in the raid that freed the colorado man being held hostage. abc's mohamed lila has the the latest. >> reporter: it happened under the cover of darkness. joint american and afghanistan special forces raid to rescue this man, dr. joseph, an american doctor working for colorado based charity morning star development. >> this is a team that has had lots of training on hostage rescues. until you get in there and do it you never know what you will find. >> reporter: here's how it went down. wednesday, joseph and two afghan colleagues were returning from a medical clinic when kidnapped at a checkpoint along the holloway by armed militants. they were taken to a mountainous region, afghan captives were released, but joseph wasn't, spending three terrifying days in captivity. when u.s. intelligence showed joseph's life was in military danger the military made its move. >> a hostage rescue mission is really, really dangerous and carries a high risk, the hostage him or herself could be injured or killed. you need some body at a high level to say i am authorizing this mission. >> reporter: knowing the risk
, the response is nothing. mohammed's son tells us, "today, i sent my brother to get bread at 6:00 a.m." look, it's 3:00 p.m. right now and he hasn't gotten any. the kids haven't eaten." the power is out, as it has been for weeks. and now the water is cut as well. there is a growing sense of desperation among people here. stalked by both hunger and danger. "god gave me these children. these children are my responsibility," the man laments. now i can't even get them a loaf of bread. before, i could. now, i can't. the price of bread has skyrocketed due to a flour shortage. along with it, a population's anger. the situation is so dire that people say society is beginning to disintegrate. this is yet another bread line. we were just at one further up the road where the crowd ended up mobbing around us, furious. they said that they wanted us to leave because they were fed up with people filming them. they feel as if the world is simply mocking their misery. and just four days, the cost of fuel jumped from 85 syrian pounds to 150. but beyond the now astronomical cost of survival, it's the constant fear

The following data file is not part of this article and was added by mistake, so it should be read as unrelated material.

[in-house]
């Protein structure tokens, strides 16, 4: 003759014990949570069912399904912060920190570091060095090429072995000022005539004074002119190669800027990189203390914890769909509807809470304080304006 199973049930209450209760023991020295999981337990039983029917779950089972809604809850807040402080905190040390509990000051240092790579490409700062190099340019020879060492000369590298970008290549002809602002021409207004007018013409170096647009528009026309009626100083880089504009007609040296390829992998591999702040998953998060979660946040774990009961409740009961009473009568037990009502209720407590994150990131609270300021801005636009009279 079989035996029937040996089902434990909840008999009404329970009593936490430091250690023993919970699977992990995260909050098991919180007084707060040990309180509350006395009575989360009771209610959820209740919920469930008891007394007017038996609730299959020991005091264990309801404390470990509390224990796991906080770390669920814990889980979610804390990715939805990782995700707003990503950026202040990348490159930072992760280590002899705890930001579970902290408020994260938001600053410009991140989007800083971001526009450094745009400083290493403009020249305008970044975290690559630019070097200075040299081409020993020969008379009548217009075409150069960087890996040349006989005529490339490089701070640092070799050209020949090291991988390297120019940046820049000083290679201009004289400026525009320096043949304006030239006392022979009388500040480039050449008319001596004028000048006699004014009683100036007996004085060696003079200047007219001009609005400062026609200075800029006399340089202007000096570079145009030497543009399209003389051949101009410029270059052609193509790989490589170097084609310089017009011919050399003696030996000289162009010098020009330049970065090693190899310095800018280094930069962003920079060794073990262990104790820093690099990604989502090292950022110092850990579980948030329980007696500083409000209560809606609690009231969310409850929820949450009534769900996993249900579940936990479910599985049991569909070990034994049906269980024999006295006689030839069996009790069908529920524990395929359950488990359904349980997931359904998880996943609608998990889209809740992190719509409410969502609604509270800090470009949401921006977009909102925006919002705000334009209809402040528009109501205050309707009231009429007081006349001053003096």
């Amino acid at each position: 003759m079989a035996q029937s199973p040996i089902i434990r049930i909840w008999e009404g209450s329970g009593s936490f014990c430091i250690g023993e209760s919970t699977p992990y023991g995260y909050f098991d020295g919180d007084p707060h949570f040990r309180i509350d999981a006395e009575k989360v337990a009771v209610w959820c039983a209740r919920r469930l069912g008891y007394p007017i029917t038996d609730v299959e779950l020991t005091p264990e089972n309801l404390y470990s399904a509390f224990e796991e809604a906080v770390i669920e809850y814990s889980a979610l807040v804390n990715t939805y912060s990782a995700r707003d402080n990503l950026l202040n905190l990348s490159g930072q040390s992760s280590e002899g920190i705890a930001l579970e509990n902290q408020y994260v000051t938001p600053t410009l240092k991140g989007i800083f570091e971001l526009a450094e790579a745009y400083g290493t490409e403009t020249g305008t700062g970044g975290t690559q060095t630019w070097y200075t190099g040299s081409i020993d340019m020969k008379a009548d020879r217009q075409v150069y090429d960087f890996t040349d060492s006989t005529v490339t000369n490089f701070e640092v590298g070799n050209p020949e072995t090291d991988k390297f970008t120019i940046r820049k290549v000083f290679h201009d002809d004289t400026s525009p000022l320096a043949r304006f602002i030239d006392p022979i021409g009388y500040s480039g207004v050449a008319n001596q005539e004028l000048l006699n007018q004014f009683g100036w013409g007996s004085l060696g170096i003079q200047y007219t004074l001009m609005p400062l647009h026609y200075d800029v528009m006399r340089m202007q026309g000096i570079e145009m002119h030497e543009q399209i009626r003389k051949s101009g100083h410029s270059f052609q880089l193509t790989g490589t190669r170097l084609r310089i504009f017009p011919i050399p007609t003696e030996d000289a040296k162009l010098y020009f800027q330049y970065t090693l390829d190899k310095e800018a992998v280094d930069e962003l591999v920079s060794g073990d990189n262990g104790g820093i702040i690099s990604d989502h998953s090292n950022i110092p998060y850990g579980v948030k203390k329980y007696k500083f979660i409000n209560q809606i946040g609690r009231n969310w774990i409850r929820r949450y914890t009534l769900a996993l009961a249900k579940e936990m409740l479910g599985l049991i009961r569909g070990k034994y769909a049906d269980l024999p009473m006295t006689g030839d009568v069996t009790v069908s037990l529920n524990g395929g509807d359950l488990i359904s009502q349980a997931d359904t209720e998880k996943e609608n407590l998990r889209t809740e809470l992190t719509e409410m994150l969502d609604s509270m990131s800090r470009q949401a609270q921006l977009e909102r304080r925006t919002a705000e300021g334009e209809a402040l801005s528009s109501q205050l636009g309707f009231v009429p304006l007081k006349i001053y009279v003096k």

. abc's mohamed lila has the story. >> reporter: she's the innocent baby girl trapped in a bitter custody battle. on one side, the girl's biological father. on the other her adoptive parents. terry is a staff sergeant in the u.s. army. two years ago while stationed in south carolina his now ex-wife tyra bland was giving birth in utah. he says he had no clue he was never told he was going to be a father or that his baby girl had been put up for adoption. >> she has a right to be able to be with her father. that was taken away. >> reporter: his attorney says his ex-wife intentionally gave the adoption agency the wrong contact information meaning they could never reach him for his consent. >> he knew i was pregnant. he left while i was showing. i was 7 months pregnant. i lived this. i lived this for three days straight. i lived in that home with no food with my baby girl. >> reporter: the judge ordered the girl's adoptive parents, jared and christie frye to give the girl back within 60 days. but they aren't giving in. their lawyers telling abc news in a statement -- they believe the
Search Results 0 to 7 of about 8 (some duplicates have been removed)